My work explores the interconnections among painting, sculpture, stage design and architecture. The key theme is 'theatricality'; the viewer switches between the experience of suspending disbelief and being invited to see the artificial construct of the artwork. I use lighting to create contrast and theatrical moments, a quality that can be found in all the media involved in my practice. I design settings with transversal perspectives that generate spatial illusions. The observer is exposed to a form of artifice in which the objects create a narrative through their relationship with each other.
Refraction depicts how we experience light as it travels through transparent substances of different densities, such as glass or water. This bending of light by refraction travels through the lens of the human eye and focuses on our retina. The human eye constantly adjusts to the light, in the same way that a photographer uses different lenses zooming in or out. On the surface of the painting the apparent monochromatic palette hides underneath it the spectrum of rainbow colours that can only be seen when inspecting the canvas at close range. This echoes Newton's experiment with a prism and sunlight, in which he split the light into its component colours. The angles of the confined architectural space and the duality of the gridlines on the exterior demarcate the direction in which light waves travel from air to glass, with the glass representing the threshold into the freedom and warmth beyond. In this way it is symbolic of the progression from photorealism to the full sensorial experience of haptic visuality.
My film Semantic Illusion portrays an introspective vision of mobility and emergence responding to the global Covid-19 pandemic. The opening sequence is the movement of clouds through which the light periodically emerges, which is a metaphor seeking clarity. Hands appearing on the screen subvert the logic. This leads the viewer to question reality and to reflect on sensorial relationships between elements such as water, air, and earth, and on metaphysical aspects of the world in which we live. The falling droplets and the people passing by are governed by the laws of gravity, enforcing a dynamic movement within a system in which water nurtures life.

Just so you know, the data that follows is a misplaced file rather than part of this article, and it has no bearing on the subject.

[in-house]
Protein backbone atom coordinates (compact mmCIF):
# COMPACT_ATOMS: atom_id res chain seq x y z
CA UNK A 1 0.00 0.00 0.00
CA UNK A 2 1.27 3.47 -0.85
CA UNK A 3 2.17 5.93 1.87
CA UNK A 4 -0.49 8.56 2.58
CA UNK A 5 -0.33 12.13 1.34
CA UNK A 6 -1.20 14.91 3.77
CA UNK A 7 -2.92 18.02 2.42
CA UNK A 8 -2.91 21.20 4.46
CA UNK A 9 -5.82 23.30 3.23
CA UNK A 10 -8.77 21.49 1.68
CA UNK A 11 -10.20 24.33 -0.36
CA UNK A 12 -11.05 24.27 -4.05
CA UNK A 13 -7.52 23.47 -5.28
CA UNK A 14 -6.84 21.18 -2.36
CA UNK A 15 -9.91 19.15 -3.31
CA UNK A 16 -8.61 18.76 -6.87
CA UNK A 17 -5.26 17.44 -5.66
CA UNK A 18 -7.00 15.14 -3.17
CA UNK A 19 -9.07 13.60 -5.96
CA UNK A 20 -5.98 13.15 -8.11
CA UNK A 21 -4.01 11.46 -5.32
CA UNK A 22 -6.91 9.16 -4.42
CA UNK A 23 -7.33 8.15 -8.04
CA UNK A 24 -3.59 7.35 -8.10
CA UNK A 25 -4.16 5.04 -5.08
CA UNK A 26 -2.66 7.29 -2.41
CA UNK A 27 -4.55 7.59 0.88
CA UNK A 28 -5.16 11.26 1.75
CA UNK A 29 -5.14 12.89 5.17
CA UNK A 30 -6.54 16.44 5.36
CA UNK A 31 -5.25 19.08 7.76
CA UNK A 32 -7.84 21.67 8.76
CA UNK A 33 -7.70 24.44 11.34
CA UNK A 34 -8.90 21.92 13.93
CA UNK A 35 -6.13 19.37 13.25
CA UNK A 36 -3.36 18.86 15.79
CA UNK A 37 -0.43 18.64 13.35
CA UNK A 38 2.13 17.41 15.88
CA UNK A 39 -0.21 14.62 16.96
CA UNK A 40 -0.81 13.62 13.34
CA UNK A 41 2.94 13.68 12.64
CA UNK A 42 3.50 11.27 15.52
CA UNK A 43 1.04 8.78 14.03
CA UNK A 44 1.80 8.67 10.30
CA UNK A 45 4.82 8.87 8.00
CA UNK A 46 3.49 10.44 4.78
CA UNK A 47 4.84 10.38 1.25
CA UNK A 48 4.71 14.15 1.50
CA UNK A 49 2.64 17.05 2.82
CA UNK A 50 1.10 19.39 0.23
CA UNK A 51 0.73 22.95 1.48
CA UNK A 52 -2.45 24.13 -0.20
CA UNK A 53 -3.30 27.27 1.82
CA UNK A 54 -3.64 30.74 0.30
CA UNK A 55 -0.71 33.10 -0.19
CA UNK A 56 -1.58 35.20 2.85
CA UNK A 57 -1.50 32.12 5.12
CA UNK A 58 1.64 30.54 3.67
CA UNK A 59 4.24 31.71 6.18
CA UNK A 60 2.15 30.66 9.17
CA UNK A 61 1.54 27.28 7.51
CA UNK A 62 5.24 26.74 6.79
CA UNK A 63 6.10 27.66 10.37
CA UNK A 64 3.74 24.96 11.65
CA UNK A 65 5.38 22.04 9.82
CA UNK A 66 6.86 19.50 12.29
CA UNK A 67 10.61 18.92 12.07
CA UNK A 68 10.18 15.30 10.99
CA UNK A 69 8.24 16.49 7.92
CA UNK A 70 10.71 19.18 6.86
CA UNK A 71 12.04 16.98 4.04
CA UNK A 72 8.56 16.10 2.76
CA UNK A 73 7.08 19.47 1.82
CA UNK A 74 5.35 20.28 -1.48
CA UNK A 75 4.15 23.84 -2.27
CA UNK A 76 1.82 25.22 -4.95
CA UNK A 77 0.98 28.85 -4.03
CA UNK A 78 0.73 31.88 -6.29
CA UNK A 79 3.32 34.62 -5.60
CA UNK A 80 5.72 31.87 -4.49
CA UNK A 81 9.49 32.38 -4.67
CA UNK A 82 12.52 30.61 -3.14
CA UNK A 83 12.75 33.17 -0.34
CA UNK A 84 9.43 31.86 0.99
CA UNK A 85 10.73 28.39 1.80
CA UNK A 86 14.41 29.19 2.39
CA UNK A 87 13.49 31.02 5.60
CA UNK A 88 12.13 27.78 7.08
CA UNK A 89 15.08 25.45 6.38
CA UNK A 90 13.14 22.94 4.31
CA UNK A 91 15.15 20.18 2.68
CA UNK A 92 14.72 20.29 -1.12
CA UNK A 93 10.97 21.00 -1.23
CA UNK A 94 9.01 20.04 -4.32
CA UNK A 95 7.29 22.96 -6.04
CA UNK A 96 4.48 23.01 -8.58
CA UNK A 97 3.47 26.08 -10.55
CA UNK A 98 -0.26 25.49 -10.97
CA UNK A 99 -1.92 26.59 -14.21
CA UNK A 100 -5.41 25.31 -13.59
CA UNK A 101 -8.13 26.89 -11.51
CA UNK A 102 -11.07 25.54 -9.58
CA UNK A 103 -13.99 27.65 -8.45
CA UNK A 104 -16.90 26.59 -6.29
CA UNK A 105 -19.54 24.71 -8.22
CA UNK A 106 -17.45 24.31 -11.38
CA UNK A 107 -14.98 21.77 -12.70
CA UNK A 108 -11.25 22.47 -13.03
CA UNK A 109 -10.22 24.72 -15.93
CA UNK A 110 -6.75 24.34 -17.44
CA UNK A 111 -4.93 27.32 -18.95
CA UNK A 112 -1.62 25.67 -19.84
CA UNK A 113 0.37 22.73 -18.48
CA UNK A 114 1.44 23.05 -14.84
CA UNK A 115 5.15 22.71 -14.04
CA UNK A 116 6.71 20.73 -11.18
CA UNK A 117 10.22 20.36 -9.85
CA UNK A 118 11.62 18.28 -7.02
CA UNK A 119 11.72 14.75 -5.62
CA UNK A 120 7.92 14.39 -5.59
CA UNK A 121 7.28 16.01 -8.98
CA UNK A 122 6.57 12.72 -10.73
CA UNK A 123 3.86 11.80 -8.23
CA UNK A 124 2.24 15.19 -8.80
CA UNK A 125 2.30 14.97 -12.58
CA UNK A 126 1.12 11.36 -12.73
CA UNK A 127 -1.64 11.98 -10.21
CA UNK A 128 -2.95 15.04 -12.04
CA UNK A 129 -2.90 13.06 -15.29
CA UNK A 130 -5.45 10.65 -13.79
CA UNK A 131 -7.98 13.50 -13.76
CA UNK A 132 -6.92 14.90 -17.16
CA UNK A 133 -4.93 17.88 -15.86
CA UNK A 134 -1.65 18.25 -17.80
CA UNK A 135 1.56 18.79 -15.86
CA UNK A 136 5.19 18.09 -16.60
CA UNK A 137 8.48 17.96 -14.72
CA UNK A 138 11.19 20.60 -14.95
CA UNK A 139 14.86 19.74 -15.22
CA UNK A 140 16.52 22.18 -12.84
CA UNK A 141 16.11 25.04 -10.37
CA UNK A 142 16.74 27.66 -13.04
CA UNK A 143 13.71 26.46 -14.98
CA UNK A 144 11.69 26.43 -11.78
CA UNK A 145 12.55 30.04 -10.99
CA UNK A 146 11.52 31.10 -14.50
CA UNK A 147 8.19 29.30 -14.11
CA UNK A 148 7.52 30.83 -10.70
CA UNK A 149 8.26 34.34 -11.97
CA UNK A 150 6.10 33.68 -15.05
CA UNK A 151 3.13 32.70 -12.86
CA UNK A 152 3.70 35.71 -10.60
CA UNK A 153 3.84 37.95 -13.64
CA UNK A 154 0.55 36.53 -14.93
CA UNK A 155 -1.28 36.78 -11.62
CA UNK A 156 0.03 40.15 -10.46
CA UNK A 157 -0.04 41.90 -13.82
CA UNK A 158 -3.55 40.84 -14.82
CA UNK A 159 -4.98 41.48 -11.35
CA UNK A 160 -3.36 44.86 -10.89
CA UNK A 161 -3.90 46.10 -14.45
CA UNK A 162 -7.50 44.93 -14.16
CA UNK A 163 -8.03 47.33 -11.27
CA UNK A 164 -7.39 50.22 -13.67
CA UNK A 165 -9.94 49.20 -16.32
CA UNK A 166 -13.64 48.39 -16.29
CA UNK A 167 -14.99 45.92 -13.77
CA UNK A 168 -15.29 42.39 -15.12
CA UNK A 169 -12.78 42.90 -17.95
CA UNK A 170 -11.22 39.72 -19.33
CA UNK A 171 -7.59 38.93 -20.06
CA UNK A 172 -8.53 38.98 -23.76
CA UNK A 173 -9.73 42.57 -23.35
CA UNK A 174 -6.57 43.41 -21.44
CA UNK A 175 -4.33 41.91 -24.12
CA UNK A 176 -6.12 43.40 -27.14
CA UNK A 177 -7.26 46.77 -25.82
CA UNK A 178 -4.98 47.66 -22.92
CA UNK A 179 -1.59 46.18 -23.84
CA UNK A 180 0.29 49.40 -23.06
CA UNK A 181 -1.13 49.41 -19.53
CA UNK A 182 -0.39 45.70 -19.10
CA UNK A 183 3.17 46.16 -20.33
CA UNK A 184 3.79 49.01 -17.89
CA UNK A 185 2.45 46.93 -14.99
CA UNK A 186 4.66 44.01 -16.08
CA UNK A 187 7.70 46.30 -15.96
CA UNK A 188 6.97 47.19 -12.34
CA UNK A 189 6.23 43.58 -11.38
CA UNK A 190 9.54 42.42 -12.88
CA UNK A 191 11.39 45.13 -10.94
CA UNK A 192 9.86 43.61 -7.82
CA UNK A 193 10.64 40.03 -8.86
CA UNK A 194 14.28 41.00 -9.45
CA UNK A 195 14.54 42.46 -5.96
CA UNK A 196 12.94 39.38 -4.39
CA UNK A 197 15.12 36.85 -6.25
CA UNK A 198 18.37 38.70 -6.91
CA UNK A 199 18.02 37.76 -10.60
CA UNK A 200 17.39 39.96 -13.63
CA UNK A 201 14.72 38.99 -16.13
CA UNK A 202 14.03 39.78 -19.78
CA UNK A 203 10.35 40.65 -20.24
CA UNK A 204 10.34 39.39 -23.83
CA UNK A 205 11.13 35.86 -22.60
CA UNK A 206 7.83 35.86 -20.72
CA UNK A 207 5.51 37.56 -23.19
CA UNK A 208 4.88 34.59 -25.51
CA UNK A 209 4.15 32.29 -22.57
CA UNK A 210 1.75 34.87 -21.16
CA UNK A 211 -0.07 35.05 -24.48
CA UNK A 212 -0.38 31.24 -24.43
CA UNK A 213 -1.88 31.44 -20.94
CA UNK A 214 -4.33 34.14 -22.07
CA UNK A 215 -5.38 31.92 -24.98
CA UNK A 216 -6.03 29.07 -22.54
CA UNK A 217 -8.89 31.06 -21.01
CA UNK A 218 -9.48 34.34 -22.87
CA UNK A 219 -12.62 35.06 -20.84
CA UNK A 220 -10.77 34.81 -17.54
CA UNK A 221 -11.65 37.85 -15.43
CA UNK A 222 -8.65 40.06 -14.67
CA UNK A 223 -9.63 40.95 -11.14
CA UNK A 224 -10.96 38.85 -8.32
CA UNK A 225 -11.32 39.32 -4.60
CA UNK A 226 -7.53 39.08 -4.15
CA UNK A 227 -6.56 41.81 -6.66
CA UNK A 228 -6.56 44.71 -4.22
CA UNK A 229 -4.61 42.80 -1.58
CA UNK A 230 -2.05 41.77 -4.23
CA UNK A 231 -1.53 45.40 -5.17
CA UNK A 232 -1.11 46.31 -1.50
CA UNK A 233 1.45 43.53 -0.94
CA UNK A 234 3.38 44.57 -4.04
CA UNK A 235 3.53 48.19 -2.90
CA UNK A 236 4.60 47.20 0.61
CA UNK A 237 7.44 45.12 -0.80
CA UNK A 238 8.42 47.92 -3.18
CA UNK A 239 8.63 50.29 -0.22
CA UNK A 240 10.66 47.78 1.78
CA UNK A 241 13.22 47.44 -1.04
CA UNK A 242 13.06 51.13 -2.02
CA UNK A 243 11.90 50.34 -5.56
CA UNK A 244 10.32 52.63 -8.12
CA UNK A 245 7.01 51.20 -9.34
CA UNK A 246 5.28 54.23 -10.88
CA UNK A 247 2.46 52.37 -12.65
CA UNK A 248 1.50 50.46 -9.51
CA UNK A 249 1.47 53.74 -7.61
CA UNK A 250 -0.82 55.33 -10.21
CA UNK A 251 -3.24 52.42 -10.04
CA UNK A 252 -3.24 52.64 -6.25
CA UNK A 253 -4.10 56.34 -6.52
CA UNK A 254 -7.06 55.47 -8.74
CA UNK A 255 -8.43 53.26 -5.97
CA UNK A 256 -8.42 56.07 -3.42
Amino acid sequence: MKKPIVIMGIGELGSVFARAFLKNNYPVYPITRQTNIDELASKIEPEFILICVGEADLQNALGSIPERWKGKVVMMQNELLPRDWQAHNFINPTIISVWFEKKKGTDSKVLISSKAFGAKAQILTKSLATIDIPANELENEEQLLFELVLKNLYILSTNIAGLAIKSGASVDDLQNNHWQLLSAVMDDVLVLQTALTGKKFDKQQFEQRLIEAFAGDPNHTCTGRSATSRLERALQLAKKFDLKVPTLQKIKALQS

Constructed Landscape invites us to explore the memory and the connection with the reality that we perceive from nature. A set of found and derived organic elements (such as flour, twigs, wood blocks and clay) comprise a structure resisting transformation by the temporal cycles of the seasons. This provokes reflection on existence and mortality. The action of the hands emphasises tactility and brings the design process into focus. This natural environment is constructed from artificial elements that change meaning according to transitions of light, which conveys a sense of time through movement - a cinematographic effect remarked on by Gilles Deleuze.